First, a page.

Com­ing up roses

June is the month for roses and Sue Bradley has found a beau­ti­ful and el­e­gant ex­am­ple named af­ter a sig­nif­i­cant fig­ure from French his­tory

Living France - - À La Maison -

The names of the daugh­ters of dukes and sis­ters of kings are of­ten for­got­ten over time, but this hasn’t been the case for Adélaïde d’Or­léans. A beau­ti­ful ram­bling rose acts as a con­stant re­minder of the daugh­ter of Philippe Égal­ité, the duke who sup­ported calls for a con­sti­tu­tional monar­chy dur­ing the French Rev­o­lu­tion, and sis­ter of Louis-Philippe I.

Adélaïde’s teenage years were dogged by the up­heaval sur­round­ing the decade between 1789 and 1799, lead­ing her to flee to Europe for sev­eral years. Af­ter the fall of Napoléon she re­turned to France with her brother and his fam­ily and went on to play an ac­tive role in so­ci­ety.

She was also a tal­ented artist and pro­duced a num­ber of highly re­garded botan­i­cal paint­ings af­ter re­ceiv­ing lessons from Pierre-Joseph Red­outé, a man nick­named ‘the Raphael of flow­ers’.

Adélaïde, who was born in 1777, was ed­u­cated by a gov­erness and lived with her teacher in Eng­land, the Aus­trian Nether­lands and Switzer­land dur­ing the rev­o­lu­tion­ary years, which saw her fa­ther meet his end at the guil­lo­tine in 1793.

Later she moved to Bavaria and Bratislava be­fore join­ing her ex­iled mother, Louise Marie Adélaïde de Bour­bon, in Spain. In 1809 she went to live with her brother and his wife in Si­cily and sub­se­quently joined them at the Palais-Royal in Paris, re­garded as a cen­tre for high so­ci­ety dur­ing the rule of Charles X.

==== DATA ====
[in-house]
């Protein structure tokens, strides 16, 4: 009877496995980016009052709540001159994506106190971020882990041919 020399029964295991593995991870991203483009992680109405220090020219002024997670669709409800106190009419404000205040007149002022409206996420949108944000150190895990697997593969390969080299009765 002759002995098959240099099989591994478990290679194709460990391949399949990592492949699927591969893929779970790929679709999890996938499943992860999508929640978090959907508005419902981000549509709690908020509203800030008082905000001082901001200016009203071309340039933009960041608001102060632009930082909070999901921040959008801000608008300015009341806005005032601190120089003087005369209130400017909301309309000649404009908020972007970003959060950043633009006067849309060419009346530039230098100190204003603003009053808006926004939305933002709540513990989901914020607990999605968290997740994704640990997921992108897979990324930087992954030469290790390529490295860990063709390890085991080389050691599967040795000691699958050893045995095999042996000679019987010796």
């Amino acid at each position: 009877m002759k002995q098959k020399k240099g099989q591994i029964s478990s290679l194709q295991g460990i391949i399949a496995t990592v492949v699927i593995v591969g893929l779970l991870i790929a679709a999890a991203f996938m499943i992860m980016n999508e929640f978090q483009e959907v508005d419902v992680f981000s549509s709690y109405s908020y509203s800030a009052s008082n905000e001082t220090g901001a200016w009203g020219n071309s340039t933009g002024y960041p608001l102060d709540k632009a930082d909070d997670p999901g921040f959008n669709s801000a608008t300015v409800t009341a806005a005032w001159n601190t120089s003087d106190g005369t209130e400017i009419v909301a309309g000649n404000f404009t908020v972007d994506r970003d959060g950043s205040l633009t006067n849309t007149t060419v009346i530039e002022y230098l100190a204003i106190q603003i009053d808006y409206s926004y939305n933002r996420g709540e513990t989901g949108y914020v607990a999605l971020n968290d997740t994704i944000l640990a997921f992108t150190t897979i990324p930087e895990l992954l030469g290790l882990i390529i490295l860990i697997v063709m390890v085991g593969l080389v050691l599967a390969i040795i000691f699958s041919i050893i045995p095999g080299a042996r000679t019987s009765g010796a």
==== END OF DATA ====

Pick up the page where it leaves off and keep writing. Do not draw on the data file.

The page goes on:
Adélaïde never mar­ried and is pri­mar­ily re­mem­bered for her de­vo­tion to her brother, for whom she acted as con­fi­dante. She’s said to have played an ac­tive role in the events that led to LouisPhilippe be­ing of­fered the French Crown dur­ing the July Rev­o­lu­tion in 1830. Her death on the fi­nal day of 1847 oc­curred two months be­fore her brother’s ab­di­ca­tion. The rose, Adélaïde d’Or­léans, was bred by Jacques in 1826 and is a great choice for train­ing over arches and per­go­las. Once a year it pro­duces sprays of small, pink buds that open to semi-dou­ble, slightly per­fumed flow­ers that fade from cream to white, and its leaves are al­most ev­er­green. In the UK it has earned the ‘Award of Gar­den Merit’ from the Royal Hor­ti­cul­tural So­ci­ety. Michael Mar­riott of David Austin Roses says Adélaïde d’Or­léans re­mains a pop­u­lar choice. “Although it only blooms once in the sea­son, when in flower it is cov­ered in pure white, very beau­ti­ful, fra­grant blooms hang­ing grace­fully in large fes­toons,” he com­ments. Con­tainer-grown roses can be planted through­out the year and thrive in rich soils, into which well-rot­ted com­post or ma­nure can be dug in or fer­tiliser forked into the top few cen­time­tres. Some gar­den­ers use my­c­or­rhizal fungi to en­cour­age a good root area. Make a hole that’s around twice the width of the rose’s roots and about a foot (30cm) deep and tease out the roots to as­sist growth and im­prove re­silience to drought. Michael ad­vises keep­ing the knob­bly sec­tion of stem at which the root­stock is joined to the cul­ti­var about 5cm be­low the sur­face to pre­vent wind rock and en­cour­age roots to de­velop from the base of the stems. Wa­ter well dur­ing dry spells.

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